Balancing Marathon Training with Life

As week 4 of marathon training commences, thus the mileage steadily increases, now seems like the perfect time to talk about marathon training vs. life/work/family/social commitments etc.

Here are four things that I implement, or at least try to implement, to help ease the maranoia.


This is stating the obvious, but it’s arguably the most important point.

On weekdays I wake up between 4:30am – 6am (dependent on my schedule for that day), partly because running first thing is my absolute favourite, and partly because often that’s my only available time slot to run. 

I must admit that the early morning runs are more appealing over summer, and sometimes I genuinely resort to slapping myself around the face to force myself to get out of bed. Slapping aside, I know that running always sets a productive and positive tone for the rest of the day, and that alone is all the motivation I need to just get on with it.

2. Meal planning (not meal prep) 

I rarely (i.e. never) meal prep, and I know I knowwww I should. Obviously if you do meal prep then that’s great – but personally, spending a couple of hours on a Sunday to prep my food for the week just doesn’t appeal to me, and there are other things I would rather be doing with that time.

However, I do roughly plan out my meals for the week. I’m a ravenous beast after long runs (to be honest I’m a ravenous beast most of the time) so I find this ever so helpful. 

3. Run-commute

This is something I will be able to do as of March (currently there’s not a shower in the office, so it would be a little unfair to subject my colleagues to the smell of my sweaty self all day!)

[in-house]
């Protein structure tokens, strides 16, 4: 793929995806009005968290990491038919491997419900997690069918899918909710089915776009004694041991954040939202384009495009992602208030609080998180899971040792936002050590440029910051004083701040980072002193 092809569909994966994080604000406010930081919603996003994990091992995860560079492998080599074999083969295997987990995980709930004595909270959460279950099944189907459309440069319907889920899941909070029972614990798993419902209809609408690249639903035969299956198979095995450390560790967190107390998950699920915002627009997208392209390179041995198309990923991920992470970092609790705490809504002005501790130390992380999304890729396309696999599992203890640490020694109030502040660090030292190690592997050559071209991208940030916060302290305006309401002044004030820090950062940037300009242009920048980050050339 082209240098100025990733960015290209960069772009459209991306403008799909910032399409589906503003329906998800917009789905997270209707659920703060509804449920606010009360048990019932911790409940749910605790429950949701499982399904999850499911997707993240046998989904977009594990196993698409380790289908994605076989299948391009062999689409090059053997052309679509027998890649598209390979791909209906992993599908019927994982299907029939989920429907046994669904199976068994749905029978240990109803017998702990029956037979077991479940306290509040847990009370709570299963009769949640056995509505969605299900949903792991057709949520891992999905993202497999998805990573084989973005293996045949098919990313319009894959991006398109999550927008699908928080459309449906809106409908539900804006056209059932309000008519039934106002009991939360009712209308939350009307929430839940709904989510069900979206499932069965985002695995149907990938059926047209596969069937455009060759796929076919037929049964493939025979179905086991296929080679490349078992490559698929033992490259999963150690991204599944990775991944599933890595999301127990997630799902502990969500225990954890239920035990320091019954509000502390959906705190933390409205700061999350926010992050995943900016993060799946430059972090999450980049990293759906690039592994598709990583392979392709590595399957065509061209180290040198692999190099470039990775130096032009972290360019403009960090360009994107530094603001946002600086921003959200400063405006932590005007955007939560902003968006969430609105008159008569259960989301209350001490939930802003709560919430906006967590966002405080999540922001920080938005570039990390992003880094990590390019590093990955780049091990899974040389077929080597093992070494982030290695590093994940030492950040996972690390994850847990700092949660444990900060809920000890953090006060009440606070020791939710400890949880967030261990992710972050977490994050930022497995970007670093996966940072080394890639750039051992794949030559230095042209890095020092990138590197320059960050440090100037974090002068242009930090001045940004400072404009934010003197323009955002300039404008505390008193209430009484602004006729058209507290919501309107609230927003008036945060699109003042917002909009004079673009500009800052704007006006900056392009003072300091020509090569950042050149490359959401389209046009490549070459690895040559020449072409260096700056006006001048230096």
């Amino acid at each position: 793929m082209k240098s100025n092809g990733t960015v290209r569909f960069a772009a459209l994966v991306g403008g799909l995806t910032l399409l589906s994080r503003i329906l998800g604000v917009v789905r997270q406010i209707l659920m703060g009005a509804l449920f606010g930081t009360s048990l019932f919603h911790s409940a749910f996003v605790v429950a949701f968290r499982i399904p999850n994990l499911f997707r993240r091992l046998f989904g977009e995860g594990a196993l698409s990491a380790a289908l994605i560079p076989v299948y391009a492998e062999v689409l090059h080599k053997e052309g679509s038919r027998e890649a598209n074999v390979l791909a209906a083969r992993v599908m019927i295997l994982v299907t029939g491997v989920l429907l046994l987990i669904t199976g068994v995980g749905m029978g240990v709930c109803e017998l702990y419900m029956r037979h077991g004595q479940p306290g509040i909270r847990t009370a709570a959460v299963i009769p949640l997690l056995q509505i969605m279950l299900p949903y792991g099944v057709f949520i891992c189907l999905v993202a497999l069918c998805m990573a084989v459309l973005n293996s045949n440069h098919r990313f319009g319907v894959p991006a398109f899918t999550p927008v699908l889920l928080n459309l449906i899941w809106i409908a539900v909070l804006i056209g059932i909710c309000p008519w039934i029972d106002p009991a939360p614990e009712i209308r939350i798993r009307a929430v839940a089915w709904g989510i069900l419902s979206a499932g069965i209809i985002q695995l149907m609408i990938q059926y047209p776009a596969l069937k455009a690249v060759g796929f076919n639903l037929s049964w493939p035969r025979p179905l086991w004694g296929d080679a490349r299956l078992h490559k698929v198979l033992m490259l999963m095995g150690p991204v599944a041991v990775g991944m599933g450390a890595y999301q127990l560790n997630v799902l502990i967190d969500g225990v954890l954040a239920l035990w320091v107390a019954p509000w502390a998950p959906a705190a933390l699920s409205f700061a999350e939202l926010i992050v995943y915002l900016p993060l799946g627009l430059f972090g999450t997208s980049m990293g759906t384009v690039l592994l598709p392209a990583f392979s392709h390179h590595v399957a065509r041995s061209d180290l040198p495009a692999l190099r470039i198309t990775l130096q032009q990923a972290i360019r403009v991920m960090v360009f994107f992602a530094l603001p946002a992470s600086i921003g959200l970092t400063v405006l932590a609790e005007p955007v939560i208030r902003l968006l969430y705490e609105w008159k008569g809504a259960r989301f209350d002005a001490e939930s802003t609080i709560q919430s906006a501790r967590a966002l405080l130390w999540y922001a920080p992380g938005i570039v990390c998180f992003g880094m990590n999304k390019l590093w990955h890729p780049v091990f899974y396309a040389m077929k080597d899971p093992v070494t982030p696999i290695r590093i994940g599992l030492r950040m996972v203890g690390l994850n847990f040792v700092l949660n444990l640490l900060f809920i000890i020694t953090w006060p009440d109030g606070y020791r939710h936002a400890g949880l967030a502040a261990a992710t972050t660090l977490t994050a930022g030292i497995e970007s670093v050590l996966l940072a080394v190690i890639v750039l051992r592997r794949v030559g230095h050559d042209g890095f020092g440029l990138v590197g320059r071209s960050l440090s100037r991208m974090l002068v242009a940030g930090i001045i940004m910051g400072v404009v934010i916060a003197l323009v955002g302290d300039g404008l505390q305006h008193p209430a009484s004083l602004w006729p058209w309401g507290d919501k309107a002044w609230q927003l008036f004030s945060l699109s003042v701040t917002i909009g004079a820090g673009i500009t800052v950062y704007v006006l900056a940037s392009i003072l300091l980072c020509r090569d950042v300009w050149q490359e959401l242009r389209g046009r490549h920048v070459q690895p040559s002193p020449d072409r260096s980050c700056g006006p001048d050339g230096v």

I used to run commute for part of the journey when I was working in Central London and it was a GAME CHANGER; raising my energy levels before work, saving some £££, and not being squished up against a commuter’s sweaty armpit on the tube are all huge pros.

4. Don’t be afraid to say no

I am terrible at this and often find myself committing to a million different things because I don’t want to hurt or disappoint anyone. As a consequence, I sometimes end up cutting a long run short, or not being able to focus on a session as in the back of my mind all I’m thinking is “I only have 20 minutes to get to XXX location as soon as this is over”.

Of course, this can and should be applied to all areas of life, not just running. However, I find it particularly challenging when marathon training to juggle all the things that I feel I should be doing.

Sometimes it’s okay to put yourself first and say no – taking care of yourself is NOT selfish.

I want to conclude this post by emphasising the fact that I know I have it easy compared to some. I have friends who have three kids, high pressured jobs (some work multiple jobs) and various other commitments – yet they still make the time to fit in a 20-mile run on a Sunday morning. These people are my inspiration, and if they can do it, I absolutely can do it.

How do you balance marathon training with life? Do you have any tips?


  1. I moved my long run to a weeknight so that I could rest/do other runs at the weekend. Once a week, I’d go out at 4pm, so that I had enough time to run for 3 hours, eat, shower and have some downtime before bed… but I guess you probably do that the other way around if you’re up at 4:30am!

    Liked by 1 person

  2. Another way to fit a run in is to run-commute to home after work. I used to do this a lot when I worked in Central London – I wouldn’t run all the way home to Surrey, but I would get off a couple of stops earlier, and if it was still light, choose an off road route to get home.


    1. Great idea! I’d love to run commute home but unfortunately the whole route is uphill (including two very steep hills) and I’m not sure if I could handle that after work! X


Leave a Comment

Fill in your details below or click an icon to log in: Logo

You are commenting using your account. Log Out /  Change )

Google photo

You are commenting using your Google account. Log Out /  Change )

Twitter picture

You are commenting using your Twitter account. Log Out /  Change )

Facebook photo

You are commenting using your Facebook account. Log Out /  Change )

Connecting to %s